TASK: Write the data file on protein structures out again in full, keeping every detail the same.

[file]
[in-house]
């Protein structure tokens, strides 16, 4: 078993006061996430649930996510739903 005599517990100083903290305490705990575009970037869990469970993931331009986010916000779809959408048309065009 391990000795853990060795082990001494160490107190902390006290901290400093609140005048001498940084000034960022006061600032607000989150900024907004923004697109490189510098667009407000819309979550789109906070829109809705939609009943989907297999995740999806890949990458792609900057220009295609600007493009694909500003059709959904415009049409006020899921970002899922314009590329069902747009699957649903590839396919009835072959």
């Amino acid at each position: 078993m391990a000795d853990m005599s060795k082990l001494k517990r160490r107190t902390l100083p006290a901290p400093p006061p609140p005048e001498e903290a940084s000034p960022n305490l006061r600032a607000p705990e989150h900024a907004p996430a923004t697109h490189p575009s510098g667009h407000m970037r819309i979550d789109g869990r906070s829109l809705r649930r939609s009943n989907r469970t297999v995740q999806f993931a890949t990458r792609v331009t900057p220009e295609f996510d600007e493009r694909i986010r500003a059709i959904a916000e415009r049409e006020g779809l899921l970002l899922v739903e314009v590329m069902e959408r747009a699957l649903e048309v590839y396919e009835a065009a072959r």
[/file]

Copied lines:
[in-house]
């Protein structure tokens, strides 16, 4: 078993006061996430649930996510739903 005599517990100083903290305490705990575009970037869990469970993931331009986010916000779809959408048309065009 391990000795853990060795082990001494160490107190902390006290901290400093609140005048001498940084000034960022006061600032607000989150900024907004923004697109490189510098667009407000819309979550789109906070829109809705939609009943989907297999995740999806890949990458792609900057220009295609600007493009694909500003059709959904415009049409006020899921970002899922314009590329069902747009699957649903590839396919009835072959």
């Amino acid at each position: 078993m391990a000795d853990m005599s060795k082990l001494k517990r160490r107190t902390l100083p006290a901290p400093p006061p609140p005048e001498e903290a940084s000034p960022n305490l006061r600032a607000p705990e989150h900024a907004p996430a923004t697109h490189p575009s510098g667009h407000m970037r819309i979550d789109g869990r906070s829109l809705r649930r939609s009943n989907r469970t297999v995740q999806f993931a890949t990458r792609v331009t900057p220009e295609f996510d600007e493009r694909i986010r500003a059709i959904a916000e415009r049409e006020g779809l899921l970002l899922v739903e314009v590329m069902e959408r747009a699957l649903e048309v590839y396919e009835a065009a072959r």